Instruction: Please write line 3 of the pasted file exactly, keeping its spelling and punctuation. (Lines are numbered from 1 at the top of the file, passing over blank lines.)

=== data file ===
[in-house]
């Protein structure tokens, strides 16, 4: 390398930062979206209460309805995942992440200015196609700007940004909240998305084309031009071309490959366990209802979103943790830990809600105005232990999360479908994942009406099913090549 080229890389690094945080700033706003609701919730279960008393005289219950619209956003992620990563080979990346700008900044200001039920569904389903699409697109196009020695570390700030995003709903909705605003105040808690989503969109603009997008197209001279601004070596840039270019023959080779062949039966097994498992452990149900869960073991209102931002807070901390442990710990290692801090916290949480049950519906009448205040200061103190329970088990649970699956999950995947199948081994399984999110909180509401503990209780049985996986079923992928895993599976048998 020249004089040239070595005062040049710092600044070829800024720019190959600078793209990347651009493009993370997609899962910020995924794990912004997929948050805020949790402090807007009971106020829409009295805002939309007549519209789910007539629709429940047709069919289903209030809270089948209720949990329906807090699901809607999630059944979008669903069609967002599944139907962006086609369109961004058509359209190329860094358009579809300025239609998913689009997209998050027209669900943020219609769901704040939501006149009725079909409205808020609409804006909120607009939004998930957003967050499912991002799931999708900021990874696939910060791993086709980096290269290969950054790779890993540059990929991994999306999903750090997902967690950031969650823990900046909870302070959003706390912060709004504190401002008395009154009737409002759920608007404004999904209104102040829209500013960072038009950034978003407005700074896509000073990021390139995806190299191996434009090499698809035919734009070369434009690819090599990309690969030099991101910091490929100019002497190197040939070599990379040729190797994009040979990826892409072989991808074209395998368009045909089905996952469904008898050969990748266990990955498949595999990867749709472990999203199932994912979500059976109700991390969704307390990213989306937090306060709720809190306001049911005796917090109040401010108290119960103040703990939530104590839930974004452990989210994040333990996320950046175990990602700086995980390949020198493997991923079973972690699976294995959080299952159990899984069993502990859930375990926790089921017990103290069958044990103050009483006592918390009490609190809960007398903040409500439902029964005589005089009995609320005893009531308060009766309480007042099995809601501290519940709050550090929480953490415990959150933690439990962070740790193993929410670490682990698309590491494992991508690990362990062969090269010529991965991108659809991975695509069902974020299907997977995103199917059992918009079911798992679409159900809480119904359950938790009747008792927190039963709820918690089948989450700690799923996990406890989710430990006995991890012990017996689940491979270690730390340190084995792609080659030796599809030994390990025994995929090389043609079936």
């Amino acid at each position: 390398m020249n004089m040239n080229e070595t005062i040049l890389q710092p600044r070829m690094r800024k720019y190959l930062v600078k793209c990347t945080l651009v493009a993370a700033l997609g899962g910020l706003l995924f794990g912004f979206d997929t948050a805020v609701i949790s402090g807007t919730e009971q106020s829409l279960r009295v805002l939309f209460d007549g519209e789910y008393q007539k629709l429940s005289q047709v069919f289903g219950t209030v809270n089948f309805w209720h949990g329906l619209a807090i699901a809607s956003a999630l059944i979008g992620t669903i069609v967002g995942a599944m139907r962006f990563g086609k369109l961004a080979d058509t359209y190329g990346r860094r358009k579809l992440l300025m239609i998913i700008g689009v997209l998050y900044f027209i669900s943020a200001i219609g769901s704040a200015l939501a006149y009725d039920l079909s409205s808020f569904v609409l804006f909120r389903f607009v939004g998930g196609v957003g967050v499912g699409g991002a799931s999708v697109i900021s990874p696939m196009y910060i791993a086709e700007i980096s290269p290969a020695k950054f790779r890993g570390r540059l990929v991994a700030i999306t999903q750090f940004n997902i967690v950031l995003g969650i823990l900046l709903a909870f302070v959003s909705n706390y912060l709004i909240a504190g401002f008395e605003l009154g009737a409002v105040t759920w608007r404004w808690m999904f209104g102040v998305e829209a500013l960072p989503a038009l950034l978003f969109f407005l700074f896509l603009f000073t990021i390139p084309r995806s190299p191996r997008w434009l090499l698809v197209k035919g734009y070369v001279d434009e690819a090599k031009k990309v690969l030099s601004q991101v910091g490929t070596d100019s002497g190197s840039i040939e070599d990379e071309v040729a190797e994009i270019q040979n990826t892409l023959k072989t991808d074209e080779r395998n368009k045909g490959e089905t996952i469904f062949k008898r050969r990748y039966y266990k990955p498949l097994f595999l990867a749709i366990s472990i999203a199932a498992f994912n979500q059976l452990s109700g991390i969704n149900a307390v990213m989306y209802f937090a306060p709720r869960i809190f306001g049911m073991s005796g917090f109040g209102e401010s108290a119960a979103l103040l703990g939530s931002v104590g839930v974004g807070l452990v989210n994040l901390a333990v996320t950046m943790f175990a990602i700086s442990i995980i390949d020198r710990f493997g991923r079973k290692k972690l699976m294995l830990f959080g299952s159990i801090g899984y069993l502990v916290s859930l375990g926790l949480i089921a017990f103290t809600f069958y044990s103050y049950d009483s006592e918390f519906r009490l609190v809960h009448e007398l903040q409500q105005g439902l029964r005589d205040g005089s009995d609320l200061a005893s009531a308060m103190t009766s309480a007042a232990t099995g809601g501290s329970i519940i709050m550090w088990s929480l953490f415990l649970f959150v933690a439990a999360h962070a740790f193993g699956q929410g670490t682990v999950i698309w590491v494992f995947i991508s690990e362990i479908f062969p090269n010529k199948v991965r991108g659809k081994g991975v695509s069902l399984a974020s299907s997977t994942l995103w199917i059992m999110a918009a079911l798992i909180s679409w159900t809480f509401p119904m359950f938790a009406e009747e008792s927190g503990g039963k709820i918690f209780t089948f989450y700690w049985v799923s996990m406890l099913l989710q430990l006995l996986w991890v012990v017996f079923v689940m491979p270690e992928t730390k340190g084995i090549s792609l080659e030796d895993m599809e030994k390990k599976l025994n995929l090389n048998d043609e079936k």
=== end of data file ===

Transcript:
């Amino acid at each position: 390398m020249n004089m040239n080229e070595t005062i040049l890389q710092p600044r070829m690094r800024k720019y190959l930062v600078k793209c990347t945080l651009v493009a993370a700033l997609g899962g910020l706003l995924f794990g912004f979206d997929t948050a805020v609701i949790s402090g807007t919730e009971q106020s829409l279960r009295v805002l939309f209460d007549g519209e789910y008393q007539k629709l429940s005289q047709v069919f289903g219950t209030v809270n089948f309805w209720h949990g329906l619209a807090i699901a809607s956003a999630l059944i979008g992620t669903i069609v967002g995942a599944m139907r962006f990563g086609k369109l961004a080979d058509t359209y190329g990346r860094r358009k579809l992440l300025m239609i998913i700008g689009v997209l998050y900044f027209i669900s943020a200001i219609g769901s704040a200015l939501a006149y009725d039920l079909s409205s808020f569904v609409l804006f909120r389903f607009v939004g998930g196609v957003g967050v499912g699409g991002a799931s999708v697109i900021s990874p696939m196009y910060i791993a086709e700007i980096s290269p290969a020695k950054f790779r890993g570390r540059l990929v991994a700030i999306t999903q750090f940004n997902i967690v950031l995003g969650i823990l900046l709903a909870f302070v959003s909705n706390y912060l709004i909240a504190g401002f008395e605003l009154g009737a409002v105040t759920w608007r404004w808690m999904f209104g102040v998305e829209a500013l960072p989503a038009l950034l978003f969109f407005l700074f896509l603009f000073t990021i390139p084309r995806s190299p191996r997008w434009l090499l698809v197209k035919g734009y070369v001279d434009e690819a090599k031009k990309v690969l030099s601004q991101v910091g490929t070596d100019s002497g190197s840039i040939e070599d990379e071309v040729a190797e994009i270019q040979n990826t892409l023959k072989t991808d074209e080779r395998n368009k045909g490959e089905t996952i469904f062949k008898r050969r990748y039966y266990k990955p498949l097994f595999l990867a749709i366990s472990i999203a199932a498992f994912n979500q059976l452990s109700g991390i969704n149900a307390v990213m989306y209802f937090a306060p709720r869960i809190f306001g049911m073991s005796g917090f109040g209102e401010s108290a119960a979103l103040l703990g939530s931002v104590g839930v974004g807070l452990v989210n994040l901390a333990v996320t950046m943790f175990a990602i700086s442990i995980i390949d020198r710990f493997g991923r079973k290692k972690l699976m294995l830990f959080g299952s159990i801090g899984y069993l502990v916290s859930l375990g926790l949480i089921a017990f103290t809600f069958y044990s103050y049950d009483s006592e918390f519906r009490l609190v809960h009448e007398l903040q409500q105005g439902l029964r005589d205040g005089s009995d609320l200061a005893s009531a308060m103190t009766s309480a007042a232990t099995g809601g501290s329970i519940i709050m550090w088990s929480l953490f415990l649970f959150v933690a439990a999360h962070a740790f193993g699956q929410g670490t682990v999950i698309w590491v494992f995947i991508s690990e362990i479908f062969p090269n010529k199948v991965r991108g659809k081994g991975v695509s069902l399984a974020s299907s997977t994942l995103w199917i059992m999110a918009a079911l798992i909180s679409w159900t809480f509401p119904m359950f938790a009406e009747e008792s927190g503990g039963k709820i918690f209780t089948f989450y700690w049985v799923s996990m406890l099913l989710q430990l006995l996986w991890v012990v017996f079923v689940m491979p270690e992928t730390k340190g084995i090549s792609l080659e030796d895993m599809e030994k390990k599976l025994n995929l090389n048998d043609e079936k």